Moose Lake Star Gazette - Serving Carlton and Pine Counties Since 1895

By Press reports
Moose Lake Star-Gazette 

Deadly start to snowy season


November 2, 2017

According to the Minnesota State Patrol, a 44-year-old Duluth man was killed in the early morning hours of October 27 when his Freightliner semi tractor slid off Interstate 35 and into the St. Louis River at Scanlon amid early season snowy conditions.

The truck was traveling northbound just before 5 a.m. when the crash occurred. According to the Minnesota State Patrol incident report, the semi lost control and went west into the median. The semi came to rest on its side between the north- and southbound bridges partially submerged in the river. Numerous law enforcement agencies responded to the scene and searched for the driver. The Cloquet-area firefighters discovered the driver’s body, identified as Christopher Michael Lucia, about two hours after the accident.

With the arrival of winter weather, many accidents were reported throughout the region. A post on the Cloquet Area Fire District facebook page reminds drivers, "As the seasons abruptly change, please slow down, wear your seatbelt, and give 100% of your attention to driving."

Power outages

The first winter storm also affected electric service for nearly 2,500 Lake Country Power members. According to a press release from Lake Country Power, many trees came down on power lines from the heavy, wet snow. Line crews also worked to replace broken poles.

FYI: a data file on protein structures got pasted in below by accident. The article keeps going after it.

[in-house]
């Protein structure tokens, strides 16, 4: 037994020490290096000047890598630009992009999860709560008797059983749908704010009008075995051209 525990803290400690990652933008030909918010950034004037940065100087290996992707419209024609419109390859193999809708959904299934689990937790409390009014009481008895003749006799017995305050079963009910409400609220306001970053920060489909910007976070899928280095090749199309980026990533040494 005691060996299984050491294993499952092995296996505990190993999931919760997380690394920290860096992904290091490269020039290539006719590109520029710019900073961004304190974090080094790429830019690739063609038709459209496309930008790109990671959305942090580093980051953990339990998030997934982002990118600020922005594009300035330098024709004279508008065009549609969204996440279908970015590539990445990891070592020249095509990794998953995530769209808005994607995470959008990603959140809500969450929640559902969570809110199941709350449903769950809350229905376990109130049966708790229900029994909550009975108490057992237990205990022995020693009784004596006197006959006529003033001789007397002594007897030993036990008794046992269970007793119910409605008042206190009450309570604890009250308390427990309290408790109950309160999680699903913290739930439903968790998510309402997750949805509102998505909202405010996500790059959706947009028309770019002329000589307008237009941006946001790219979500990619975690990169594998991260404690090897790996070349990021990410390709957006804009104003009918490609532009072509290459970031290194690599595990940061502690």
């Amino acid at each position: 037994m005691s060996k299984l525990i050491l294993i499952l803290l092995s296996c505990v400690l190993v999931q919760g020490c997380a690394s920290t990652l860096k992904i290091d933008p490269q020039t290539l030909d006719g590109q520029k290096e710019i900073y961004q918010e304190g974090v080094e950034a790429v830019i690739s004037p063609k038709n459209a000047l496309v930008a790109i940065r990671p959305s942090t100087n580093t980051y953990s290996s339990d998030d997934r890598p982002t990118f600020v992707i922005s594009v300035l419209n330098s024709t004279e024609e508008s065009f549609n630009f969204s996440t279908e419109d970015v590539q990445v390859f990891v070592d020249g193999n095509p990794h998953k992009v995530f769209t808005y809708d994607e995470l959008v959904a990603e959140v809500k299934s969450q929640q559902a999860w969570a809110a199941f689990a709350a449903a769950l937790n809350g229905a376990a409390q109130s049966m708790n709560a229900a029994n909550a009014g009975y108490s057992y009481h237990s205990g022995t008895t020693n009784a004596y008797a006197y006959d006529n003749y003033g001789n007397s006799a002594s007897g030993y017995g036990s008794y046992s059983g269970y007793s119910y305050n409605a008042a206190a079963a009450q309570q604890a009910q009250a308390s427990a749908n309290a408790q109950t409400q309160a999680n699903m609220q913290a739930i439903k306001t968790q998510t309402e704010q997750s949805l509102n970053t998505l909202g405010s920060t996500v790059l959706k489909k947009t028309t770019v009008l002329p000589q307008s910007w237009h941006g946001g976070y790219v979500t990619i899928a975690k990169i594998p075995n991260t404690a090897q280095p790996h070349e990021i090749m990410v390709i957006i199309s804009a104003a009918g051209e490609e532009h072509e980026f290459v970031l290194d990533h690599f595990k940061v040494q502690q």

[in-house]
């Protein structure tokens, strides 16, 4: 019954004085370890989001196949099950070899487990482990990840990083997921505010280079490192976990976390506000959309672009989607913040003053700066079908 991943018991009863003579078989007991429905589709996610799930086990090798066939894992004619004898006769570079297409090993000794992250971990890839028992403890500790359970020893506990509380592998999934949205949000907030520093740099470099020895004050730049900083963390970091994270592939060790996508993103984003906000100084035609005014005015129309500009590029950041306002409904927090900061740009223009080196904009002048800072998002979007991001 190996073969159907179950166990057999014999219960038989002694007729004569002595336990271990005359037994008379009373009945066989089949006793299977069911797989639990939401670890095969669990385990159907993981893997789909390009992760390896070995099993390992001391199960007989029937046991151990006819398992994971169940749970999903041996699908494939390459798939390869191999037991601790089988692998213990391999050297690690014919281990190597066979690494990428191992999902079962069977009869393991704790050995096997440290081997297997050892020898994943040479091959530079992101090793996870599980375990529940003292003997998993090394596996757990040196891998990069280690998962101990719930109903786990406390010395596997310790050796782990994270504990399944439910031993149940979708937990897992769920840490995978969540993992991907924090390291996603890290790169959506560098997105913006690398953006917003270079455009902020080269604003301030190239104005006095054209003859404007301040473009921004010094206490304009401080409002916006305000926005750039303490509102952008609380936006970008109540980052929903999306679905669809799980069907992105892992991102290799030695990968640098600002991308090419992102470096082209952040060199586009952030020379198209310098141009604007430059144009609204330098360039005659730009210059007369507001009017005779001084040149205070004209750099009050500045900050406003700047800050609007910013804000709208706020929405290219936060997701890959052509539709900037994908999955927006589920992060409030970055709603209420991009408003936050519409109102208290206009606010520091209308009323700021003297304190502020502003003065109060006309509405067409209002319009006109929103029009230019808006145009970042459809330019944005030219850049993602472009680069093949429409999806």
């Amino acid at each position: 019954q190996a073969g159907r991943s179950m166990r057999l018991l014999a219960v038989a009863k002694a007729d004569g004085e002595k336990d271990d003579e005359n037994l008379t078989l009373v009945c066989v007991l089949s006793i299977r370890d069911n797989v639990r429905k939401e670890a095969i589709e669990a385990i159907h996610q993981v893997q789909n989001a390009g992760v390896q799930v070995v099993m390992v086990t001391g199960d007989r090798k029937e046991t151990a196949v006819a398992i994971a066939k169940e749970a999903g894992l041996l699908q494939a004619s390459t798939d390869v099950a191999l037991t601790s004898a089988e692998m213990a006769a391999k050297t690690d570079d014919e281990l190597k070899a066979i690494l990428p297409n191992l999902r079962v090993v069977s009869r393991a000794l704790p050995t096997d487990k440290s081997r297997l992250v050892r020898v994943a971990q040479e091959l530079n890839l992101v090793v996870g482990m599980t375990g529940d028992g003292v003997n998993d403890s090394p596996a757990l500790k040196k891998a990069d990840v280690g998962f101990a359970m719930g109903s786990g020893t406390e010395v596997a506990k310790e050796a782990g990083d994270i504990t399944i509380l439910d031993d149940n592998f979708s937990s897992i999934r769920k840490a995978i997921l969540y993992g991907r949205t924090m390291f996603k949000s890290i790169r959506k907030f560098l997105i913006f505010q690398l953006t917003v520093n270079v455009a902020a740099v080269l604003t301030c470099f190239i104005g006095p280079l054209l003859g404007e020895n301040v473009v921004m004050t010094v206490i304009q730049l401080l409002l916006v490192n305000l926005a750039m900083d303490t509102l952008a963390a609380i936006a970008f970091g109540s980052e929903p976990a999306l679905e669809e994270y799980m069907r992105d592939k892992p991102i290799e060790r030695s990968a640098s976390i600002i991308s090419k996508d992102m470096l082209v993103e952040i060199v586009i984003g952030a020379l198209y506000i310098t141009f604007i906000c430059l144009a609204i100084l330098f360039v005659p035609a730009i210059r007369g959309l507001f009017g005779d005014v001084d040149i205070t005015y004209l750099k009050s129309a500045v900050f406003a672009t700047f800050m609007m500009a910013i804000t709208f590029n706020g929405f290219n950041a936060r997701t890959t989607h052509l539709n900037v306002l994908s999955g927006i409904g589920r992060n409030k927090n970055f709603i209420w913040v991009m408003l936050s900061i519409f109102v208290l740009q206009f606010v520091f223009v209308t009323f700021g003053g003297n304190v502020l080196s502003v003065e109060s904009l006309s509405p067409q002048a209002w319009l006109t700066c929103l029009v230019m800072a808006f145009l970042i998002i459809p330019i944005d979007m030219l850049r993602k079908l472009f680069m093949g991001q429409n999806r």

Lake Country Power offers the following tips for winter outages:

- Stay inside — dress in warm, layered clothing, and cover up with extra blankets.

- Close off unneeded rooms.

- When using an alternative heat source, follow operating instructions, use fire safeguards and be sure to properly ventilate (keep a multipurpose, dry-chemical fire extinguisher nearby and know how to use it).

- Stuff towels or rags underneath doors to keep in the heat.

- Cover windows at night.

- Maintain a regular diet. Food provides the body with energy for creating its own energy.

- Drink plenty of fluids to stay hydrated.

- Infants or persons over 65 are more susceptible to the cold, check on elderly or disabled friends or neighbors. You may want to find an alternative location with friends or relatives if you cannot keep your home warm.

- Be cautious when using alternative heating, lighting and cooking sources that may increase the risk of a fire or carbon monoxide poisoning.

- Essential supplies: flashlight, batteries, radio, extra supply of water, food.


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